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savReaderWriter/documentation/index.rst

 In the documentation below, the associated SPSS commands are given in ``CAPS``.
 See also the `IBM SPSS Statistics Command Syntax Reference.pdf`_ for info about SPSS syntax.
 
+.. raw:: html
+
+    <embed>
+    </p>I always appreciate getting
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+      shift=coded.length
+      link=""
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+          ltr = coded.charAt(i)
+          link += (ltr)
+        }
+        else {     
+          ltr = (key.indexOf(coded.charAt(i))-shift+key.length) % key.length
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+    on this package, so I can keep improving it!</p>
+    </embed>
+
 .. seealso::
 
    The :mod:`savReaderWriter` program uses the SPSS I/O module (``.so``, ``.dll``, ``.dylib``, depending on your Operating  System). Users of the SPSS I/O
 
 SPSS knows just two different data types: string and numerical data. These data types can be *formatted* (displayed) by SPSS in several different ways. Format names are followed by total width (w) and an optional number of decimal positions (d). **Table 1** below shows a complete list of all the available formats.
 
-**String** data can be alphanumeric characters (``A`` format) or the hexadecimal representation of alphanumeric characters (``AHEX`` format). Currently, ``SavReader`` maps both of these formats to a regular alphanumeric string format. String formats do not have any decimal positions (d).
+**String** data can be alphanumeric characters (``A`` format) or the hexadecimal representation of alphanumeric characters (``AHEX`` format). The maximum size of a string value is 32767 bytes. String formats do not have any decimal positions (d). Currently, ``SavReader`` maps both of the string formats to a regular alphanumeric string format. 
 
-**Numerical** data formats include the default numeric format (``F``), scientific notation (``E``) and zero-padded (``N``). For example, a format of ``F5.2`` represents a numeric value with a total width of 5, including two decimal positions and a decimal indicator. ``SavReader`` does not format numerical values, except for the ``N`` format, and dates/times (see under `Date formats`_). The ``N`` format is a zero-padded value (e.g. SPSS format ``N8`` is formatted as Python format ``%08d``, e.g. '00001234'). For most numerical values, formatting means *loss of precision*. For instance, formatting SPSS ``F5.3`` to Python ``%5.3f`` means that only the first three digits are retained. In addition, formatting incurs *additional processing time*. Finally, e.g. appending a percent sign to a value (``PCT`` format) renders the value *less useful for calculations*.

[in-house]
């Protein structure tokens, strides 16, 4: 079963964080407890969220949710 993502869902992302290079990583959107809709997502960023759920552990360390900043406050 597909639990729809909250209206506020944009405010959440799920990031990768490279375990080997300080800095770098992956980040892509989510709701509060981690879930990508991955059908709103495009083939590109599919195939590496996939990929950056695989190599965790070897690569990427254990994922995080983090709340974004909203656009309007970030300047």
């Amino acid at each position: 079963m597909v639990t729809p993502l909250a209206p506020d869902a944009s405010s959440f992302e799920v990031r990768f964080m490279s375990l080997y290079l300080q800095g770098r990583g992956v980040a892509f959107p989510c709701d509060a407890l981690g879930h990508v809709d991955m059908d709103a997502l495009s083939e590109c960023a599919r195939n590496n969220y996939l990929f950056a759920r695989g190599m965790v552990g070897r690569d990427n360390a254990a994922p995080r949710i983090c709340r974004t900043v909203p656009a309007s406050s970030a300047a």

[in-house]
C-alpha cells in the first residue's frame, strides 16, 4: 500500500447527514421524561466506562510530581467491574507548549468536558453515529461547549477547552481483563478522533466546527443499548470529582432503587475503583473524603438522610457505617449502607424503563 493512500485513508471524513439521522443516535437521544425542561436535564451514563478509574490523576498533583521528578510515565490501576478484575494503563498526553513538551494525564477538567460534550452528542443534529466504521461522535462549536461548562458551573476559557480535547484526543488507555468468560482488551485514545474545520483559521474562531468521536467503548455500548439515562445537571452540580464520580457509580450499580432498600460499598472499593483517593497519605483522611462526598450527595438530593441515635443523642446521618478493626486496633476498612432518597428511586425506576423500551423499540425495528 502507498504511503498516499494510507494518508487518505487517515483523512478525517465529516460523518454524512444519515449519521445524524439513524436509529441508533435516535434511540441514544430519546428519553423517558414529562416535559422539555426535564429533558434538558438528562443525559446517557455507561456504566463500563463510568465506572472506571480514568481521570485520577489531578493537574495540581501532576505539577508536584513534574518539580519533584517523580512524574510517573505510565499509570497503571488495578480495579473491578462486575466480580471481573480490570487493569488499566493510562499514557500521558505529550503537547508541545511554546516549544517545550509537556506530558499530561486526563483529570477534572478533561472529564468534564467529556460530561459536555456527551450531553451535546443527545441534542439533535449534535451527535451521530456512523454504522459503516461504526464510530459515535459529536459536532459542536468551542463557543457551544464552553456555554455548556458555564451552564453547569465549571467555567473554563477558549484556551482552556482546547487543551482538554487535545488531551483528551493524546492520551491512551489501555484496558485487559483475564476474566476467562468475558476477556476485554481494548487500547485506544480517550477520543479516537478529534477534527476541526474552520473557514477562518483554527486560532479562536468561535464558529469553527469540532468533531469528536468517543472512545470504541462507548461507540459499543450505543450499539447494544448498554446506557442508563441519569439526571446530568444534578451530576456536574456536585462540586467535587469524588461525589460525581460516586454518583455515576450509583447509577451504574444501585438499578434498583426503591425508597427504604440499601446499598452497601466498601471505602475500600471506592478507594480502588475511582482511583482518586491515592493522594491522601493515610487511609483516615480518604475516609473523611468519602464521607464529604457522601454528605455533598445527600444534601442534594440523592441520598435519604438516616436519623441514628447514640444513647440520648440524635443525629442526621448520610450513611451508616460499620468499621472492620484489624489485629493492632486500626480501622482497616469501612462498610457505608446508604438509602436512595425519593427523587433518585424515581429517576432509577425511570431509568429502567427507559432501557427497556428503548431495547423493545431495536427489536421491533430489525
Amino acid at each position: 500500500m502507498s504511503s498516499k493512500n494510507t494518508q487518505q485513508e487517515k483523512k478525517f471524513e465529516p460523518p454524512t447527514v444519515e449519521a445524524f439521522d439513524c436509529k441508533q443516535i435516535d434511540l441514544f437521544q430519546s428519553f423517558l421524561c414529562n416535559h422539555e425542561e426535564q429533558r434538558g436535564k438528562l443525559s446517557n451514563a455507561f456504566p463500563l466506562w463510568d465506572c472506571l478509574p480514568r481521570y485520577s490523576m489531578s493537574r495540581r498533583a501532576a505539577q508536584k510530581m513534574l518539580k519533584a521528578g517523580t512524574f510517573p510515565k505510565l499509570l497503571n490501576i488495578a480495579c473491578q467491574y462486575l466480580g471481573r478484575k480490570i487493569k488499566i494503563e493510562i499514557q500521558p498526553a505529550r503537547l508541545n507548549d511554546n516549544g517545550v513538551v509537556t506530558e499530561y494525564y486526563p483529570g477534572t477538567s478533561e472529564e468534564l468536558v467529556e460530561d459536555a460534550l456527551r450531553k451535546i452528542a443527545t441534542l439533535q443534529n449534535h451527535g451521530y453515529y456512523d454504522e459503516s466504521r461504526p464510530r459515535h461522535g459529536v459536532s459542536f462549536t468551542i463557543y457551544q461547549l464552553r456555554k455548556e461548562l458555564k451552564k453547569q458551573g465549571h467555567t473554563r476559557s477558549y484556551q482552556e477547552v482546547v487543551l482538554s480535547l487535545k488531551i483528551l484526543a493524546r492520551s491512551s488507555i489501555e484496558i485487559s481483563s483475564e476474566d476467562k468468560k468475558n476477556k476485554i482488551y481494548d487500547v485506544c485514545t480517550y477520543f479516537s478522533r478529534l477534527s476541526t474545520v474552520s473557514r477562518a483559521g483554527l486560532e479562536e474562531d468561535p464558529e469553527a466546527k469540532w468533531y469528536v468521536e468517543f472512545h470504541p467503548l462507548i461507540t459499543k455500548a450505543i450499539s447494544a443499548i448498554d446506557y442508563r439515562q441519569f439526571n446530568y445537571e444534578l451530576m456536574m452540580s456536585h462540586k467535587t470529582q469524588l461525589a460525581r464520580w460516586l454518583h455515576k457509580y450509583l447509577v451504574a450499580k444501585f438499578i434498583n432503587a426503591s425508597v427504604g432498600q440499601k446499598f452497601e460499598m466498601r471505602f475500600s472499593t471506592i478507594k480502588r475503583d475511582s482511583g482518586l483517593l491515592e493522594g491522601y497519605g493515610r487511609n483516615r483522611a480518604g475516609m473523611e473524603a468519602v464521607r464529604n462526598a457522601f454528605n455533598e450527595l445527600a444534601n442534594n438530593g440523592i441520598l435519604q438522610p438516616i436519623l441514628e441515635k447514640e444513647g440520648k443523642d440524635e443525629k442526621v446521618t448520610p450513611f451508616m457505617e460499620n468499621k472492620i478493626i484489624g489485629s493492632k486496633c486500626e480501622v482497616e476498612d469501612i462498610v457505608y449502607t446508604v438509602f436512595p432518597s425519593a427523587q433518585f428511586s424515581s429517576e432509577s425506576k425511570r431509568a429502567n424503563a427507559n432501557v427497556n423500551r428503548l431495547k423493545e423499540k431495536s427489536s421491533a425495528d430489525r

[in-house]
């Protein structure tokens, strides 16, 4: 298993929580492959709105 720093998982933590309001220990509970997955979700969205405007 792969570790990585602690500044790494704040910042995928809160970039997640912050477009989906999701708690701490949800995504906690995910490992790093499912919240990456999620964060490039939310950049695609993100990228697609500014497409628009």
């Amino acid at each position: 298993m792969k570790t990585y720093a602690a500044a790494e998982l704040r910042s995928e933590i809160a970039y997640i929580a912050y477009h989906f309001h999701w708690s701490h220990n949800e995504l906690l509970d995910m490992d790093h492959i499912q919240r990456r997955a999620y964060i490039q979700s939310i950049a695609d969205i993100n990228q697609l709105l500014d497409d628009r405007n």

+**Numerical** data formats include the default numeric format (``F``), scientific notation (``E``) and zero-padded (``N``). For example, a format of ``F5.2`` represents a numeric value with a total width of 5, including two decimal positions and a decimal indicator. For all numeric formats, the maximum width (w) is 40. For numeric formats where decimals are allowed, the maximum number of decimals (d) is 16.``SavReader`` does not format numerical values, except for the ``N`` format, and dates/times (see under `Date formats`_). The ``N`` format is a zero-padded value (e.g. SPSS format ``N8`` is formatted as Python format ``%08d``, e.g. '00001234'). For most numerical values, formatting means *loss of precision*. For instance, formatting SPSS ``F5.3`` to Python ``%5.3f`` means that only the first three digits are retained. In addition, formatting incurs *additional processing time*. Finally, e.g. appending a percent sign to a value (``PCT`` format) renders the value *less useful for calculations*.